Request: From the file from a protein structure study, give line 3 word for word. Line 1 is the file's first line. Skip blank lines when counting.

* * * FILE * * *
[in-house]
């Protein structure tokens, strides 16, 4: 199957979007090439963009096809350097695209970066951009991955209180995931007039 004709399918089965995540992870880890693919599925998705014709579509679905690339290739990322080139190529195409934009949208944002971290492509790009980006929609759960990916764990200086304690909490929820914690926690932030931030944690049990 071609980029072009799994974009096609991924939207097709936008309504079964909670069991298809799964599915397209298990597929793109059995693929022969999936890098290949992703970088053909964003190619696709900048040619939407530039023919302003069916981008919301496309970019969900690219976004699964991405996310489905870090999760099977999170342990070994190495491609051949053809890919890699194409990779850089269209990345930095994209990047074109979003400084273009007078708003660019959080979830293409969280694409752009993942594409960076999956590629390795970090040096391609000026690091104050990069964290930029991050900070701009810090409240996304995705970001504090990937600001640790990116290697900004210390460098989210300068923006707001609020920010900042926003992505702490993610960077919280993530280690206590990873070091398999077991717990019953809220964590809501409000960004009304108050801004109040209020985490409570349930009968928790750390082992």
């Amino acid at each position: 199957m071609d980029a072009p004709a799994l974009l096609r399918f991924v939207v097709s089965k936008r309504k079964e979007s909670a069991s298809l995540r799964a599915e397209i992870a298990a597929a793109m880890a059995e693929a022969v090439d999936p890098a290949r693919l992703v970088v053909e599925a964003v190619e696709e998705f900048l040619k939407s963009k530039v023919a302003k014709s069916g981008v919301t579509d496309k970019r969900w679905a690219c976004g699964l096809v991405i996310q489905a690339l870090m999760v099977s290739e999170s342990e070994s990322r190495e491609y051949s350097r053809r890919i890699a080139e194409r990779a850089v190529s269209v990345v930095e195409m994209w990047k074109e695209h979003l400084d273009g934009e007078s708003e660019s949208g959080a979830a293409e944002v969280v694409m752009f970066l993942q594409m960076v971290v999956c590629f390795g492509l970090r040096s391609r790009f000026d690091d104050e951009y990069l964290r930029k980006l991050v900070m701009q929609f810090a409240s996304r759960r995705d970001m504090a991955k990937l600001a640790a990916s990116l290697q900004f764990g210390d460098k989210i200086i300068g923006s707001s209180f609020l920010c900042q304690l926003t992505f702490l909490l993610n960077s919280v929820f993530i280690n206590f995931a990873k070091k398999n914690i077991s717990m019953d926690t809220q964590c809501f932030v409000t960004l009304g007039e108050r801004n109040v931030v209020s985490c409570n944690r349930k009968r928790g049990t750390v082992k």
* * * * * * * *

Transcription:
């Amino acid at each position: 199957m071609d980029a072009p004709a799994l974009l096609r399918f991924v939207v097709s089965k936008r309504k079964e979007s909670a069991s298809l995540r799964a599915e397209i992870a298990a597929a793109m880890a059995e693929a022969v090439d999936p890098a290949r693919l992703v970088v053909e599925a964003v190619e696709e998705f900048l040619k939407s963009k530039v023919a302003k014709s069916g981008v919301t579509d496309k970019r969900w679905a690219c976004g699964l096809v991405i996310q489905a690339l870090m999760v099977s290739e999170s342990e070994s990322r190495e491609y051949s350097r053809r890919i890699a080139e194409r990779a850089v190529s269209v990345v930095e195409m994209w990047k074109e695209h979003l400084d273009g934009e007078s708003e660019s949208g959080a979830a293409e944002v969280v694409m752009f970066l993942q594409m960076v971290v999956c590629f390795g492509l970090r040096s391609r790009f000026d690091d104050e951009y990069l964290r930029k980006l991050v900070m701009q929609f810090a409240s996304r759960r995705d970001m504090a991955k990937l600001a640790a990916s990116l290697q900004f764990g210390d460098k989210i200086i300068g923006s707001s209180f609020l920010c900042q304690l926003t992505f702490l909490l993610n960077s919280v929820f993530i280690n206590f995931a990873k070091k398999n914690i077991s717990m019953d926690t809220q964590c809501f932030v409000t960004l009304g007039e108050r801004n109040v931030v209020s985490c409570n944690r349930k009968r928790g049990t750390v082992k």